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Marketing Metrics

Accountability in Marketing

We have all been there - the annual forecasting and budgeting. For accountants the numbers are easy, but for the rest of us, this is where the trouble starts. It is not enough to have to estimate our sales, market penetration over the next 12 months, we also need to do the 'numbers'!

Accountability doesn't stop there though. There is a new focus in corporate reporting that wants to quantify marketing assets (primarily the brand), and marketing spend. As a result, marketing has to do the numbers game more than ever. There has been an increase in the number of advertised jobs for 'Marketing Controllers' - financially savvy marketers.

Campaign Measures

The main reason that it is good practice to measure and track performance is to be able to repeat good and successful campaigns, and to learn from the errors and failures of the bad ones.

Good campaigns will have been developed against carefully planned objectives, focused on carefully targeted customer groups, etc. Even in new product development (NPD), you will find that the successful products are carefully planned, targeted and executed, reducing the development time, and increasing profit.

Marketers often think that many of their activities are too 'fuzzy' to warrant this detail, but there is now pressure for them to quantify these activities.

The Measurement

One of the most common measurements for marketing campaigns and NPD projects is the Return on Investment (ROI). This is essentially a breakeven analysis to show when the campaign or new product will have returned its investment costs. This is a time measurement.

Campaign responses are another simple metric that can be part of the original project brief, and therefore the objectives. If your campaign wants to sell 1,000 products, and you estimate that you need to talk to at least 3 customers for each sale - you need the campaign to attract 3,000 customers!

A similar measurement is the Opportunities to View (OTV). Place an advert in a newspaper with a circulation of 100,000, and this will be the approximate OTV. Place it on a busy web page, and you can take the traffic divided by the number of appearances.

Staying on the Internet theme, we now have a metric called Cost per Click (CPC). If you are using the Pay per Click (PPC) advertising with Google AdWords, or Yahoo! or MSN, you will know how much each click costs you. You can also track whether that click has resulted in a sale, giving you an ROI on that campaign. If your CPC is high, but your customers are not responding this indicates your advert is mistargeted or poorly constructed.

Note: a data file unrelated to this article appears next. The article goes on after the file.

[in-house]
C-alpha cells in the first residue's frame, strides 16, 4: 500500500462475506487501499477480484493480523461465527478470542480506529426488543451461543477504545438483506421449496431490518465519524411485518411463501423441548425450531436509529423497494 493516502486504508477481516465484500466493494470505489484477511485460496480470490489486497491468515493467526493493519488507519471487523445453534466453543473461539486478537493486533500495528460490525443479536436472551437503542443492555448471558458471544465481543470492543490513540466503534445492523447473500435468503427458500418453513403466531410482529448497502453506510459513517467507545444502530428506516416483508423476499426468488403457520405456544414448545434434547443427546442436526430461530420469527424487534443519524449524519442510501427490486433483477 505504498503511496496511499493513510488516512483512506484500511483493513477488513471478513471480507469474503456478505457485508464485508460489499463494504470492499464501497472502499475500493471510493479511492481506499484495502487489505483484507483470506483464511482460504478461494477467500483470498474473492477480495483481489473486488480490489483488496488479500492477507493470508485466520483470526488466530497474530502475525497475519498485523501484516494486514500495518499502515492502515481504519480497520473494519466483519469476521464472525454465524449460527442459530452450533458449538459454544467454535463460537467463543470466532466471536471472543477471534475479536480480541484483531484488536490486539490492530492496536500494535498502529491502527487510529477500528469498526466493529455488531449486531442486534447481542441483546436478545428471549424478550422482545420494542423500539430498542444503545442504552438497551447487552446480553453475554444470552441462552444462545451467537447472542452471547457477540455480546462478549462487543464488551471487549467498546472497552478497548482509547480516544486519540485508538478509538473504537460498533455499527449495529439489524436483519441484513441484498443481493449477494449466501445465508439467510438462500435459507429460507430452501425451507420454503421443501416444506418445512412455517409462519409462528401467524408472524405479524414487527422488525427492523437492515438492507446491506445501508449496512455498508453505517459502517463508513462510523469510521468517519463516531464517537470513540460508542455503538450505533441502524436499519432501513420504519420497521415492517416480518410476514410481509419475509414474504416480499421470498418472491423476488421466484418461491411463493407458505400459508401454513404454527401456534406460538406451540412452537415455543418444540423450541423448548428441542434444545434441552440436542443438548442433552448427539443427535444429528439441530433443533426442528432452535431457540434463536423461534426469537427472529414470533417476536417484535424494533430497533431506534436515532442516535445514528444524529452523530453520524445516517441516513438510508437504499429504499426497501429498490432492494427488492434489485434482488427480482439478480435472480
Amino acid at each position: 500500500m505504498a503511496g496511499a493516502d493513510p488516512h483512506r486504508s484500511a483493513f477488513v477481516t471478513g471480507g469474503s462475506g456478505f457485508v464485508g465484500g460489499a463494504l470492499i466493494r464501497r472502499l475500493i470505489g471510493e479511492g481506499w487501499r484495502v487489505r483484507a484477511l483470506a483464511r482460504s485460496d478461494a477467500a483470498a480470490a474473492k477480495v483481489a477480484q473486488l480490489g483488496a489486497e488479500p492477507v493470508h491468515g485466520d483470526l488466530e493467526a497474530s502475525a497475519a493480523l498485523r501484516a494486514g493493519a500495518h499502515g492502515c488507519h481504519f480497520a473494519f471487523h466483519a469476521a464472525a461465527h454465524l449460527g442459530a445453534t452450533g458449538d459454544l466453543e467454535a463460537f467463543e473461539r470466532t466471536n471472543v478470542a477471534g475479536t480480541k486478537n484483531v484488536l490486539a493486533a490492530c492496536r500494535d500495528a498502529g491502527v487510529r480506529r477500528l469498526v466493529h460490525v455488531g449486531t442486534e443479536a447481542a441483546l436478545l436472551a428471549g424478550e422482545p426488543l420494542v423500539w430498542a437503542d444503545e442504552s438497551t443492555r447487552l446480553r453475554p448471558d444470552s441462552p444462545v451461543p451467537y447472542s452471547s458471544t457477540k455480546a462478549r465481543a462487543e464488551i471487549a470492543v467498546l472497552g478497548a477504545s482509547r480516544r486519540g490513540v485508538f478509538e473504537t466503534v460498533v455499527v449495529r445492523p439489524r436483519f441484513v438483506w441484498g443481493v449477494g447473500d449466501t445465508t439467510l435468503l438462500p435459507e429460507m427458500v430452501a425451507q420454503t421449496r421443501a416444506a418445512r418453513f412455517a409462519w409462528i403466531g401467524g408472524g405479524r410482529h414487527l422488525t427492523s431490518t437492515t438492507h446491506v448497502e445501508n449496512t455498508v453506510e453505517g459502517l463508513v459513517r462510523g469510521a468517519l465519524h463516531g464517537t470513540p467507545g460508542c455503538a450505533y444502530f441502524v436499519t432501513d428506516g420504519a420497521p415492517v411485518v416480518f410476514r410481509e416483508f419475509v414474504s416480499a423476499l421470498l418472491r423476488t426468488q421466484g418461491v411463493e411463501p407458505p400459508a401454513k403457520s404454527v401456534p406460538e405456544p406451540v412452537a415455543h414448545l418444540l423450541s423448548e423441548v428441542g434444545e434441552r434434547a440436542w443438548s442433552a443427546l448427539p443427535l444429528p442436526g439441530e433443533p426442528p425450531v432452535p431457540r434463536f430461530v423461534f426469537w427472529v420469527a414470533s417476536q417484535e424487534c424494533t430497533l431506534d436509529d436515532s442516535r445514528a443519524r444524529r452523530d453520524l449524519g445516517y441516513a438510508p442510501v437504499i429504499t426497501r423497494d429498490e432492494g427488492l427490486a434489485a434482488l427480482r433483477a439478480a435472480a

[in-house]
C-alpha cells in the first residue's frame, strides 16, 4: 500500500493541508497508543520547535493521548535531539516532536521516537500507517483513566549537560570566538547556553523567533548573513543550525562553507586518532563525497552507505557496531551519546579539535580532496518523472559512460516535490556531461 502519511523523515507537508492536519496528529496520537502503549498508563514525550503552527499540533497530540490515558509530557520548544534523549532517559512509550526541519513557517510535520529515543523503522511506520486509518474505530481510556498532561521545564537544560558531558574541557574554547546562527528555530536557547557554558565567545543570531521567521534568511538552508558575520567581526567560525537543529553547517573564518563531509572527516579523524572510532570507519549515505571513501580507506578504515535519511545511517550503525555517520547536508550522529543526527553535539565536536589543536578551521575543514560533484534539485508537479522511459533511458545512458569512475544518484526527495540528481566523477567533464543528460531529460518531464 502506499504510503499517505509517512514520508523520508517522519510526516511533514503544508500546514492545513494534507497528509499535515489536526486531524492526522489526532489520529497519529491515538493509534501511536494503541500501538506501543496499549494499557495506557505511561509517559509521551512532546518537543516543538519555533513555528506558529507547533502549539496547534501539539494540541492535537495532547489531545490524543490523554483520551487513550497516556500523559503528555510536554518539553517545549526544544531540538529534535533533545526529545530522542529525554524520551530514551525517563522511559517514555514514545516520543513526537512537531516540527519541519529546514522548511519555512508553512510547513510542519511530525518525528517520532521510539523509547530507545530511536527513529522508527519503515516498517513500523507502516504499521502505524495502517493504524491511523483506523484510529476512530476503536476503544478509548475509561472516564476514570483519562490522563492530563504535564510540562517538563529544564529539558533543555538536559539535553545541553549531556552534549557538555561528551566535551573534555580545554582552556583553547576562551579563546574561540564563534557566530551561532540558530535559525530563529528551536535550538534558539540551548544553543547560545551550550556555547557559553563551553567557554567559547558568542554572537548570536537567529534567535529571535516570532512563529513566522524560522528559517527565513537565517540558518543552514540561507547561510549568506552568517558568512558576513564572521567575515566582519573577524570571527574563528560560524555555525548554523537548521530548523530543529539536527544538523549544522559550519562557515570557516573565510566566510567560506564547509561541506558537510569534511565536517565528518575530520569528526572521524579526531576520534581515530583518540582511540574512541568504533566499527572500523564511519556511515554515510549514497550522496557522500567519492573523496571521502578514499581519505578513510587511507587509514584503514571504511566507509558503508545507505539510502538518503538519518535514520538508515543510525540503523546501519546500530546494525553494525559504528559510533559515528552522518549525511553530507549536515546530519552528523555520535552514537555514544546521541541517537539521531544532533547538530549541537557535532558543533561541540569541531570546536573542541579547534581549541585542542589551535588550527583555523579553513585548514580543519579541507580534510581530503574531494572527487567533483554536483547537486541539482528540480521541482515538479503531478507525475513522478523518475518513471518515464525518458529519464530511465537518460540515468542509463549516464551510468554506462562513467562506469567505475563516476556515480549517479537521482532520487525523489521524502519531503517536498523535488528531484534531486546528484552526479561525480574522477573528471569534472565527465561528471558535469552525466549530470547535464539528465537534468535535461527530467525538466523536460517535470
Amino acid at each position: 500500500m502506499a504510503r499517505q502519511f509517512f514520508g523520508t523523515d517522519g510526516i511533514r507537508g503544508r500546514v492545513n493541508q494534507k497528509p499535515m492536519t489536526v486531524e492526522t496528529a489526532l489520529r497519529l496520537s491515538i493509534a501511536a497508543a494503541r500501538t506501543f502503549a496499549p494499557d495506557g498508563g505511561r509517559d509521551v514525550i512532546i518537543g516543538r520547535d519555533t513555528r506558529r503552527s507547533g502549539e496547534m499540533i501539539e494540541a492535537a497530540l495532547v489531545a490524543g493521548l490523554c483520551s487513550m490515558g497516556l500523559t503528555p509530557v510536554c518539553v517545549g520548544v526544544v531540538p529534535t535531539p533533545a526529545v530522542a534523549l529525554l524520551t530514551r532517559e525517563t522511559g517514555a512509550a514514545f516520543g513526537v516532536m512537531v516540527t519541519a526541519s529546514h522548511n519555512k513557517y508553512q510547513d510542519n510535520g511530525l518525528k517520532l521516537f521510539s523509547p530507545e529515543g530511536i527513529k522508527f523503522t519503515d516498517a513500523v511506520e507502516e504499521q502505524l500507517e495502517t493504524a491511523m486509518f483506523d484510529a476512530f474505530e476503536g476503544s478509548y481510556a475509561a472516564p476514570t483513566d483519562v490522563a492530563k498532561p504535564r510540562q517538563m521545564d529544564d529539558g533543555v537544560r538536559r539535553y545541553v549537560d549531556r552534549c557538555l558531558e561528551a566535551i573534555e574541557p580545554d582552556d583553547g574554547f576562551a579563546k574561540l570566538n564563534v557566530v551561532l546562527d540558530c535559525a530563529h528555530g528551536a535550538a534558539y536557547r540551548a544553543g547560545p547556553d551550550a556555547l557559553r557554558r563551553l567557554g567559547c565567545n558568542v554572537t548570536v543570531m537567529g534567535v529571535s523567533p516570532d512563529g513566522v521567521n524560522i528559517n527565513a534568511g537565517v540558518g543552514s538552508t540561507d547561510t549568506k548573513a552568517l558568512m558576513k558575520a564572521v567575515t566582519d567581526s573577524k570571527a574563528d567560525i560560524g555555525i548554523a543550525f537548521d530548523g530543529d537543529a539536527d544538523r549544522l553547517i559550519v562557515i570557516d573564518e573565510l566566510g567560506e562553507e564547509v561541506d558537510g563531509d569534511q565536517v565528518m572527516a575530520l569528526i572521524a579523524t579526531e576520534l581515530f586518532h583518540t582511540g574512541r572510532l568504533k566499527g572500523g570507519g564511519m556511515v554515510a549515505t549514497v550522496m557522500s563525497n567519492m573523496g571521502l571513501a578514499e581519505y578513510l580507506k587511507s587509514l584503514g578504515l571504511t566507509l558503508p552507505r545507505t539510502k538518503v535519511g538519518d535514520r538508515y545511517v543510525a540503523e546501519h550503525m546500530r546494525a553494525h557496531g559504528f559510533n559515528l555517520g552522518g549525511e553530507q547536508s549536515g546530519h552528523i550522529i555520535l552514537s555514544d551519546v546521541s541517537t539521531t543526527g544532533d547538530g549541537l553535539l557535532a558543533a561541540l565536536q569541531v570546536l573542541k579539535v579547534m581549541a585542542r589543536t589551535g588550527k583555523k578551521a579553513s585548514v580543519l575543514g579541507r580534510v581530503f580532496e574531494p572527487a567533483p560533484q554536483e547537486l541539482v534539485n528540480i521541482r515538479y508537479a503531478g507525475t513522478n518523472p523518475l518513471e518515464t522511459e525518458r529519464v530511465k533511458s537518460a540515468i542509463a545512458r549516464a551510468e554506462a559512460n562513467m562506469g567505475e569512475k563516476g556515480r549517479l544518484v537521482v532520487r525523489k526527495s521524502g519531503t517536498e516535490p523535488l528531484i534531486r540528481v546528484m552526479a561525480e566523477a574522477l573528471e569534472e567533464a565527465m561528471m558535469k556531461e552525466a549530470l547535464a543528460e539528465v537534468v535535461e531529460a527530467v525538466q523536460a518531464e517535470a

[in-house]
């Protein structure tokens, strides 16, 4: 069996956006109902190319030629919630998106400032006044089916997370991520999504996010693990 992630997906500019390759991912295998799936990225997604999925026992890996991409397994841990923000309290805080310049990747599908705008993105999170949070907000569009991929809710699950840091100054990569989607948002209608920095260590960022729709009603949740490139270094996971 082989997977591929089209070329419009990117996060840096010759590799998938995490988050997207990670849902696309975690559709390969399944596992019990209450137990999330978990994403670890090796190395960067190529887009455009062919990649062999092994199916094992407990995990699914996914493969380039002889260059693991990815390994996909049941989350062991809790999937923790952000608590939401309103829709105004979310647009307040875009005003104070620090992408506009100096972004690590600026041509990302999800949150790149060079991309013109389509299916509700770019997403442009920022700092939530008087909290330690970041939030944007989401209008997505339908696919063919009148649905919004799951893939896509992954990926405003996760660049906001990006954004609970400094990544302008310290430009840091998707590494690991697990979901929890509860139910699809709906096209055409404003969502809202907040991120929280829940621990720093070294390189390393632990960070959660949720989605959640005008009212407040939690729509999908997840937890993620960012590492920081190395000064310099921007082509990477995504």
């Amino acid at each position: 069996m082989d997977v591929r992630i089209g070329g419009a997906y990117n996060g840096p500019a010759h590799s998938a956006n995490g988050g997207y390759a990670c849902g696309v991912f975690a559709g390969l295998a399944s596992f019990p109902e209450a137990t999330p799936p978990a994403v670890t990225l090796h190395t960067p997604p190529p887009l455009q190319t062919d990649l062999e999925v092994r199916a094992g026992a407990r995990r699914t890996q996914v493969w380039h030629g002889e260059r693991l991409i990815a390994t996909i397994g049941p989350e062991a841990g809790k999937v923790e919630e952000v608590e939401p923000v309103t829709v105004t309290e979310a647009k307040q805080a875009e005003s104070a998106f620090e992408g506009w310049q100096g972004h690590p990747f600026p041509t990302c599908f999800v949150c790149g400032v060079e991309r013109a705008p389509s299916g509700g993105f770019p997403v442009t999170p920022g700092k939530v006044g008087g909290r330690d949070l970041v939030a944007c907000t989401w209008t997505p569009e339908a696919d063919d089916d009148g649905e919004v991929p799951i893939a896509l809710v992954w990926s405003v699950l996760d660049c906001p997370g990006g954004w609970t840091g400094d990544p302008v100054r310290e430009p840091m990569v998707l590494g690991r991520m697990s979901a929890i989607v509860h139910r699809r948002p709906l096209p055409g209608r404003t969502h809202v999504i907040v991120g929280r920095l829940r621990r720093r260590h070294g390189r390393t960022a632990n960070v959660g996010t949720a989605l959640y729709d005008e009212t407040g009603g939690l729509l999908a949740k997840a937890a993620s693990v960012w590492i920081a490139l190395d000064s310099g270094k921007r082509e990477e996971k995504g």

Google also has a metric called the PageRank. This is linked to the performance of the web page on the search engine. Very successful sites with huge amounts of traffic have high rankings (up to 10). Small business sites will be around 2 or 3 on average, though many are not listed at all!

Brand values are also increasingly being reported in financial accounts. This is something that a business owner or marketing manager can do themselves, though we normally find that the valuations are wild - either far too high or far too low. But what would you think the value of the brand - it's goodwill, image and reputation - would be in the marketplace should you sell it today? This is only the brand, not your company, or any other assets.

What's Stopping You?

There are good reasons why marketers have resisted collating metrics up to now. One of the main ones is the lack of data available. In the era of high-powered computing, and dedicated software packages, this should not be the case. Data should be available for every company.

Of course, the company does run the risk of double counting every sale. The Sales Manager will want to claim ever sale for themselves - they are, after all on the frontline. I have always seen marketing's role as providing Sales with the ammunition it needs - the right product, pricing, brochures, demand, etc, to do its job. So a success should be enjoyed throughout the company - even if more than 1 department or person claims it.

Sales data is one of the easiest to collect – you know how many widgets have been sold and the revenue that has come in from it. OTV is more difficult, and an inexact science. If you have a TV advert running during Coronation Street, you can find out how many viewers were watching – but you can't say how many made tea or went to the loo during the break.

The business environment has changed, and the whole organisation - irrespective of it's size - is now being held accountable. Marketing people need to fall into line, and the days of unfettered spending on Internet projects has now long gone. And, of course, you want to be able to repeat your successes, and limit your failures, so the advice is - plan, understand and measure!

About the Author.

Thom Poole is a Chartered Marketer with the Chartered Institute of Marketing, and a member of the Marketing Society. A marketer with over 19 years experience in online marketing and web strategy, Thom is strategic e-marketing consultant for Jack Marketing Solutions, working with SMEs. He also teaches people web design from beginners to professionals, as well as CRM, eCommerce, etc., and is a lecturer for the London School of Business & Finance and Birkbeck College – University of London. A regular speaker on the CRM and e-marketing event circuit, Thom has also written a book on ethical e-marketing, called "Play It By Trust". The book is available at the publishers as a hardback or download.

For more details visit www.jack-marketing.com

Article first published: Daily Telegraph Business Club (October 2006)

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